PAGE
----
Passion for Fruit Drives Study
Developing a passionfruit orchard on a Tauranga lifestyle block is a far cry from working in Auckland’s public transport sector, but Christine Herbert has no regrets about her decision.
Christine and her partner moved to the Bay of Plenty in 2019 and they fell in love with the idea of growing passionfruit after visiting an orchard at Katikati, near Tauranga.
So, when they went looking for a suitable property to grow on and found a rural block of land that met the very specific growing brief.
“We wanted to make a bit of a lifestyle change. But my partner is allergic to kiwifruit and it’s very expensive to get in to. We didn’t want to do avocados.
“But we thought about how a lot of people like passionfruit.”
She says she had studied horticulture at School Certificate level in 1985 but knew techniques and understanding had evolved since then.
“I’ve always wanted to study horticulture further and I thought that after 30 years things probably would have changed. So, I knew I needed to update myself with the new techniques and knowledge.”
Christine enrolled on the New Zealand Certificate in Horticulture (Level 3) – Fruit Production strand, at Toi Ohomai last year.
She says while she was studying the Level 3 course, she also volunteered on a fully operational orchard for a few weeks, which gave her the perfect opportunity to apply the skills she’d been learning in class.
“I also joined the industry Association, New Zealand Passionfruit Growers Association (NZPGA) and through that I was connected to another grower. I offered my services in those early times to go and do a bit of work to gain experience. It was about five weeks and during harvesting, which was very interesting and helpful for my own project, as well as my own learning about the horticulture sector.”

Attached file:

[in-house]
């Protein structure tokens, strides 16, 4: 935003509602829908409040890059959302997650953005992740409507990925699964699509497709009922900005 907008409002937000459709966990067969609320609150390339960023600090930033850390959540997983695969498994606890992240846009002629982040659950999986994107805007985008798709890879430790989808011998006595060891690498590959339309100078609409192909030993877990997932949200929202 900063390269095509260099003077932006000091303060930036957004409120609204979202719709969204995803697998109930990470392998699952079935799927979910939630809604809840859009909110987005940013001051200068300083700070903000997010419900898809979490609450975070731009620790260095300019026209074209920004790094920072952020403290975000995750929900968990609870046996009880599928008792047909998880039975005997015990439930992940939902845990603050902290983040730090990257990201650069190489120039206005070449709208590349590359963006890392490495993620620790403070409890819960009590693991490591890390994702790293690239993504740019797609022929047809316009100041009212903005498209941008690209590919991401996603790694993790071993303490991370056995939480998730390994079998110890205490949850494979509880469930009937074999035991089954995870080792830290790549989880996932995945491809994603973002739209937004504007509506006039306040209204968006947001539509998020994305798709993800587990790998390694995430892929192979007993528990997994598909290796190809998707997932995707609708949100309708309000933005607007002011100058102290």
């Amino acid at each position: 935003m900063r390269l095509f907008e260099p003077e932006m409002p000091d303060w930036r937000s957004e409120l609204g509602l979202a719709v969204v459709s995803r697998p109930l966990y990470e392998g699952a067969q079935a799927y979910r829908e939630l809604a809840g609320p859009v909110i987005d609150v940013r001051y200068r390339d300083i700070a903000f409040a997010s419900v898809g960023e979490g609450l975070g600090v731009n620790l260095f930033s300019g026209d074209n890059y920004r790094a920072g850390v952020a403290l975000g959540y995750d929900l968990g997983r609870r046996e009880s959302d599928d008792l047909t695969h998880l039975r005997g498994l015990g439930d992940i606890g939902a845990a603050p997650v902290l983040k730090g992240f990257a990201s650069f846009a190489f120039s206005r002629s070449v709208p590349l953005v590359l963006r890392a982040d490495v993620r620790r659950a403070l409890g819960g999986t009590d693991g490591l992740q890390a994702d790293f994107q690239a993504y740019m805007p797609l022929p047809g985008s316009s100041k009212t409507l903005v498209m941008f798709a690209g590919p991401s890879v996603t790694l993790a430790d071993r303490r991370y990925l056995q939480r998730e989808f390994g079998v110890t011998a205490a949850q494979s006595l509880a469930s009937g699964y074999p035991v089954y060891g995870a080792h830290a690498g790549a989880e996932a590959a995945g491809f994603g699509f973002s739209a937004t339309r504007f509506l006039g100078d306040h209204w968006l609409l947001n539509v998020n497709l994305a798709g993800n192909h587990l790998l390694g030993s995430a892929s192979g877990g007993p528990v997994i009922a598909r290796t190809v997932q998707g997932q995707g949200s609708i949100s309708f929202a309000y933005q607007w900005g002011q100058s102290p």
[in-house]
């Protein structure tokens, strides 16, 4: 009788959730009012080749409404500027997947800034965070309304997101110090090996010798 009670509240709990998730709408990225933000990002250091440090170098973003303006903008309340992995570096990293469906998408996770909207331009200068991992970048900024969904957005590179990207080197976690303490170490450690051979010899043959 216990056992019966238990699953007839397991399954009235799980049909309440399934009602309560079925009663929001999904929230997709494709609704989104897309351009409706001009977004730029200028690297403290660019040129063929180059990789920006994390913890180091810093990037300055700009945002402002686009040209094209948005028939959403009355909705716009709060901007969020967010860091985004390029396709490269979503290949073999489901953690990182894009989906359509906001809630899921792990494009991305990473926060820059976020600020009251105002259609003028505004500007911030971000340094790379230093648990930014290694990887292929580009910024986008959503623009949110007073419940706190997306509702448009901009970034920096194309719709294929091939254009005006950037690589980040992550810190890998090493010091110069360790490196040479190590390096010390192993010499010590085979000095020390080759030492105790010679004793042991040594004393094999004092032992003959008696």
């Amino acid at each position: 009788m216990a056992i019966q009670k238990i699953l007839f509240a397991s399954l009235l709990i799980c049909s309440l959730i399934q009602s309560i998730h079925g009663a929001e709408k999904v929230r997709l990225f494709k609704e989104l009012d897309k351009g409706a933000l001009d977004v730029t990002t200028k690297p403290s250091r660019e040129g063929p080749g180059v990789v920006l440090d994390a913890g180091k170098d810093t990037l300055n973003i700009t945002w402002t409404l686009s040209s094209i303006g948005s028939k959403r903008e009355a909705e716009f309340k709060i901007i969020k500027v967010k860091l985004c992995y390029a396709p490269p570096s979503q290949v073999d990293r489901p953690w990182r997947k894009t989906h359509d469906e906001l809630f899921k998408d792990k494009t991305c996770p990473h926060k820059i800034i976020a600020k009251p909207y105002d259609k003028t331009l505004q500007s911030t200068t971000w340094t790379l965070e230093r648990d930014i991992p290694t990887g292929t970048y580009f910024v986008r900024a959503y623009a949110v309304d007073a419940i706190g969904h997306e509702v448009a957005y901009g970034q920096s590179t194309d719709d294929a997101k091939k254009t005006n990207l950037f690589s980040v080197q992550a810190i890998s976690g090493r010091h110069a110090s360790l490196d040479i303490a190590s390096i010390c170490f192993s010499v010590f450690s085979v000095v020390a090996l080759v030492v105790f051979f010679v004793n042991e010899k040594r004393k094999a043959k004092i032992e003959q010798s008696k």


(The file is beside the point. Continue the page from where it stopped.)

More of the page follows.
She says the starter course piqued her interest and now intends studying the New Zealand Diploma in Horticulture (Level 5), Strand in Fruit Production for Profit, in Semester 2 this year.
“The basic aspects of the course will be quite interesting, working through the numbers and how orchards run. I decided not to do Level 4 because it is mainly focused on supervision and management skills. I spent much of my previous career in management so I feel like I already have those skills.”
Christine says she’s more focused on learning about growing and learning to develop skills for her orchard, especially now they have seedlings growing.
She says they are expecting their first harvest to be next year.
“There was a very strong market but I think things have changed now. Most of the fruit gets exported and now with COVID-19, there’s a lot of uncertainty.
“We’re not harvesting at the moment and next year will be our first harvest. We’re hoping to harvest January and we’ll have to see how it goes but I’m optimistic.”
Committed to the cause, Christine is now also the secretary for NZPGA , and says she finds joy in being able to volunteer her skills to help the sector flourish, which adds to the quality of her life.
“I joined the Association because it’s a really good way of networking and being involved in the industry at the grass roots. When I was first asked about becoming secretary, I was a bit hesitant at first because I haven’t had a crop yet, but then I thought: I’ve got skills and experience that I can use